December 2022

History

Empire, War, Tennis and Me by Peter Doherty

Reviewed by Richard Tutin  On one of the walking paths that my wife and I regularly use is a house that has a rather fine tennis court. It looks as if it is well cared for  and regularly used when it comes into view. Seeing it recently reminded me of Peter Doherty’s book Empire, War,

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Literature

On Tim Winton by Geraldine Brooks

Reviewed by Rod McLary Writers on Writers is a series of books where leading authors offer their reflections on Australian writers who have inspired them.  In this latest addition to the series, Geraldine Brooks provides her insights into and readings of one of Australia’s finest writers – Tim Winton.  Author of Cloudstreet, The Riders, Dirt

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Health/Wellbeing

The Fast 800 Keto Recipe Book by Dr Clare Bailey

Reviewed by Patricia Simms-Reeve Recipe books abound in bookshops, libraries even as free items in supermarkets, although a vast range of them is available on line, easily accessed and without charge. The question arises as to why publish yet another….However, the Fast 800 Keto Recipe Book is well worthwhile considering for anyone who seeks deliciously

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Fantasy/Science Fiction

Heart of the Sun Warrior by Sue Lynn Tan

Reviewed by Wendy Lipke Sue Lynn Tan writes fantasy stories inspired by the myths and legends she fell in love with during her childhood. Born in Malaysia, she studied in London and France, before settling in Hong Kong with her family. Her romantic duology about the daughter of the Moon Goddess melds ancient Chinese mythology

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Non-Fiction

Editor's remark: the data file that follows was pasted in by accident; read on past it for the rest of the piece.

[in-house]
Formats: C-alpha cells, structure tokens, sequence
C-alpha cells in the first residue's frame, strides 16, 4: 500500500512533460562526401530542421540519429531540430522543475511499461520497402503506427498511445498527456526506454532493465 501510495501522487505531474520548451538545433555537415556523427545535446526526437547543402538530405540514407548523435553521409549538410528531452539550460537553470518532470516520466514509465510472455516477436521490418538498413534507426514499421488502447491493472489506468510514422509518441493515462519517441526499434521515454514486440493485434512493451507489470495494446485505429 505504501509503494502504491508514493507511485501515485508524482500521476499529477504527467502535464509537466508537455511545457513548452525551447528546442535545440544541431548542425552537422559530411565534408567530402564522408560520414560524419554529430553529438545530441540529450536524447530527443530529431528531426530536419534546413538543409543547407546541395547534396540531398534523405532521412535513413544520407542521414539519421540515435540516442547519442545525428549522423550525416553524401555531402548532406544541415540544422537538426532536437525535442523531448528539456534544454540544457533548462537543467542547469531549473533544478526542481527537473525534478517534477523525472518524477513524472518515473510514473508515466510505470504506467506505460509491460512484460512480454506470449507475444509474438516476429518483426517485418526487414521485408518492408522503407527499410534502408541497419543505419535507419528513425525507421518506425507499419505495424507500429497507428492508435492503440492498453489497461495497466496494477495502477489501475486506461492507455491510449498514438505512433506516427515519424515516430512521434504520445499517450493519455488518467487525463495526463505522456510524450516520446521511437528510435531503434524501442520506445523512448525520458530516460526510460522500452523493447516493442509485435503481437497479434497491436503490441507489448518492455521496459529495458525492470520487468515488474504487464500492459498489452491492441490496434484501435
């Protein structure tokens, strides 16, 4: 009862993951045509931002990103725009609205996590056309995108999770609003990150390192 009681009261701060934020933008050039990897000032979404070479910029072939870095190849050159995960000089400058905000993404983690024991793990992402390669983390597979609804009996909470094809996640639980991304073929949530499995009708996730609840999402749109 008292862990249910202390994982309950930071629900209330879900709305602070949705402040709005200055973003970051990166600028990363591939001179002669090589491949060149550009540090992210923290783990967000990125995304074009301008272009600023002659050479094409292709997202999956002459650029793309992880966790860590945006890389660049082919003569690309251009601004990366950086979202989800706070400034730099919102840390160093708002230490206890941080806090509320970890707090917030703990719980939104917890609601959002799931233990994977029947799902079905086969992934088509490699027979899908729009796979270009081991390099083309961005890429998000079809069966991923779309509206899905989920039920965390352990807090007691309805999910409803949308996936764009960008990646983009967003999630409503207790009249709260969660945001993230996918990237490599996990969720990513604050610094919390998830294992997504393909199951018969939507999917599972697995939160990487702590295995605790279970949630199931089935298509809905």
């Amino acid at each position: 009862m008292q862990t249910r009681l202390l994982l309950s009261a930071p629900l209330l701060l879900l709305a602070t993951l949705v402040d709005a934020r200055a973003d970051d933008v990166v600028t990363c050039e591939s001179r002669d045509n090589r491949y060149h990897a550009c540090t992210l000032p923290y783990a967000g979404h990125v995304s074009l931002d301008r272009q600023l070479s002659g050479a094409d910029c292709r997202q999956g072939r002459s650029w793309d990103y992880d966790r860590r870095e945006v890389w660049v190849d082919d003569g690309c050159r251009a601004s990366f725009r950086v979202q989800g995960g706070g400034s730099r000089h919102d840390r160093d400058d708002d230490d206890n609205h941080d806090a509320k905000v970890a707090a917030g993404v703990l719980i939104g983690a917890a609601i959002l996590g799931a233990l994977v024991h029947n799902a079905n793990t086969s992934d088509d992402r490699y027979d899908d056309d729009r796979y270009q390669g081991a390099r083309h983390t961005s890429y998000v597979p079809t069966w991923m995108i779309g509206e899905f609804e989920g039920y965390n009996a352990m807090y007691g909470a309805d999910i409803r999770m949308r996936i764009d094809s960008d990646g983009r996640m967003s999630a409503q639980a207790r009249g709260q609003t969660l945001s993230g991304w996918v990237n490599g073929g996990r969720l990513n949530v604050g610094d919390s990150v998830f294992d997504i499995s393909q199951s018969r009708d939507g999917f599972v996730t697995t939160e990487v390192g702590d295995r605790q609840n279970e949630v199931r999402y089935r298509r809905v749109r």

How Many More Women? by Jennifer Robinson and Keina Yoshida

Reviewed by Gail McDonald This is a powerful book which details the many examples of what happens once a woman makes a complaint of sexual assault. The authors looked at the incidence of these happenings around the world with many of those noted in the book being very high-profile cases. The authors also note that,

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History

Remote as Ever by David Scrimgeour

Reviewed by Ian Lipke During the 1970s, two significant Aboriginal social movements gained momentum across Australia. It is not to be assumed that these movements were triggered by activities that were specifically 1970. Their pressure was always being felt. An aspiration to self-determination and autonomy had always existed but what was different was the presence

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Non-Fiction

The Quicks by Robert Drane

Reviewed by Richard Tutin  It is often said that cricket is a gentleman’s game. Whoever believes that doesn’t understand cricket’s true nature. When an opening batter takes their crease, and they look up waiting for the bowler to send one down, it is not a quiet sedate ball that will come towards them. It will

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Politics

The Young Menzies by Zachary Gorman